Starveall Hut 1846.3km to Tarn Hut 1872.8km
The wind overnight would blow up the valley like an approaching freight train. Trying it’s best to break the hut. At times it felt like it might succeed. I was on the top bunk of the small 6 bed hut. I lay right up against the wall. When strong gusts hit the hut, the walls and bed would move causing me to wake. I woke a lot.
There was a cold strong wind that blew from the west when I set off. It was 7am and the morning sun was starting to light up the mountains. The trail weaved through stunted trees for a short distance before exposing me to the cold brutally of the wind. The tussock grasses danced. I was not moving to their same rhythm when I almost fell in the strong gusts. Behind me I could see the ocean.
I cleared the first ridge took a turn to the right then headed down on the leeward side of the mountain. It was calm. I could relax again. How far would I be able to hike today, I thought. Not far in this wind. Earlier I checked the mountain weather forecast. 50km/h (30mph) winds in the morning, easing to 30Km/h (20mph) during the day before picking up to 50km/h in the evening. If the forecast was correct, it should get better.
I rested at a hut after 2 hours of hiking. A hot chocolate mixed with coffee served to boost the energy levels, at least for a little while. There were so many huts on this trail, so many choices of places to stay. I’m impressed.
From the hut the trail climbed to follow a long but windy ridge line. Distant mountains came into view. I was reminded of Colorado, parts of the Continental Divide trail. High steep sided mountains all around, some of which were still covered in snow but they seemed to be a long way away. I slowed down on the ridges. Not because it was hard but because I spent so much time absorbing the landscape.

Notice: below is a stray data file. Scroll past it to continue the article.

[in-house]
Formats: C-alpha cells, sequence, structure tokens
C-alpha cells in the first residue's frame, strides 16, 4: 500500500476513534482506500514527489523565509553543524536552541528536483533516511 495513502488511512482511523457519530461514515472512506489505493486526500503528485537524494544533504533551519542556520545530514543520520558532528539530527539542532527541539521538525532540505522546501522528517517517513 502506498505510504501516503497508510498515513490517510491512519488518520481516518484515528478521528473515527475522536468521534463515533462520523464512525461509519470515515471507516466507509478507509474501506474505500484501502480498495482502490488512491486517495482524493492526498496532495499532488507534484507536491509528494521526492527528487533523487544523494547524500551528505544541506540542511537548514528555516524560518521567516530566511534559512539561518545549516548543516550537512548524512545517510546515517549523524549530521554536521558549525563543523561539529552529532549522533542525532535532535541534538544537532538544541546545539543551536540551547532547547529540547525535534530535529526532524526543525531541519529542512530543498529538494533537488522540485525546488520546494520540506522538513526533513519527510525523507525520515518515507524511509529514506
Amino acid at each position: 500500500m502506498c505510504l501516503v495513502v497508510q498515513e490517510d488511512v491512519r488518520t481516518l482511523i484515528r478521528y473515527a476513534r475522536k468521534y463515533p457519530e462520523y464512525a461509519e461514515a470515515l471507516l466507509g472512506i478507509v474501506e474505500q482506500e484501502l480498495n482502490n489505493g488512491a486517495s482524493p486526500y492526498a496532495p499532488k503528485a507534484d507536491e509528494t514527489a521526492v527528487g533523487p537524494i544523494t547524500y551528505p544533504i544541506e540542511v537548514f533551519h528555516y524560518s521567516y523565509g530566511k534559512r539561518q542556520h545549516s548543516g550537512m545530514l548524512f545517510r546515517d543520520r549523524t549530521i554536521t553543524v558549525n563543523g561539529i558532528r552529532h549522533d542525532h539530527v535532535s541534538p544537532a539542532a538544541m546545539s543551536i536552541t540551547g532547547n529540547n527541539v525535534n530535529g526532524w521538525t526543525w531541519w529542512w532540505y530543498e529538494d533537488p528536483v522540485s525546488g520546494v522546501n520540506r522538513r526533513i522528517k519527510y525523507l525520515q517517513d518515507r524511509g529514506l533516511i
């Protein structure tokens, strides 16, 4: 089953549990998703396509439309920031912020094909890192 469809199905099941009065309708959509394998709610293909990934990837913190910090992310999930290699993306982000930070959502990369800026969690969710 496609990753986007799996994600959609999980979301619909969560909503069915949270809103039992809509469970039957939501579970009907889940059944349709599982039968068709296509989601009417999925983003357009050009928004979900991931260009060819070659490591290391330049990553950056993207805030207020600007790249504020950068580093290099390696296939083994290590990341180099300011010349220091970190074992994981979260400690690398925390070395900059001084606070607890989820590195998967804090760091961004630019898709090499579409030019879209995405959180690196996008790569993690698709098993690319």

10am photo below
I passed several hikers as they struggled on steep scree slopes. With a lighter pack I was able to descend much quicker and safer, not to mention the less stress I was putting on my body. And my body was feeling great. It has ample energy and was bounding along the trail in complete contrast to yesterday afternoon.
The ridgeline gave way to a saddle that turned left to follow another ridge before a long and slow climb. The slow going was made slower by the soft scree and larger unstable rocks. I was on the leeward side of the mountain so I had no idea if the wind had eased as predicted or not. Above it was blue sky with the occasional mountain cloud coming and going. The views made for hiking nirvana.
I reached the summit and the wind picked up but not too much. Again I lingered for the views. I wondered if hiking in New Zealand could get any better than this. For someone who loves hiking these mountains, these views made me a happy man. Until I had to descend. Steep with unstable rocks and enough loose scree to keep any gravel supply company in business for years. The unstable surface continued for another couple of hours before I could rest at yet another hut.
I lingered to chat with some northbound hikers until a familiar face appeared. I knew the face but from where not. I thought it was from the Continental Divide trail several years ago. “Shepherd”, he said. It was Dragon aka Dan. We met on the CDT but never hiked together. Small world.
It was getting late but I decided to push on to the next hut. I knew Jean from France would be there. He hikes too fast for me. When I arrived I found another Triple Crowner staying there. An Australian/Kiwi triple crowner, John. I can’t remember his trail name. Kiwi and Australian triple crown hikers are not that common. It’s a very small club indeed but it grows bigger every year. Actually, are there any readers who know how many Australian and New Zealand triple crown hikers there are?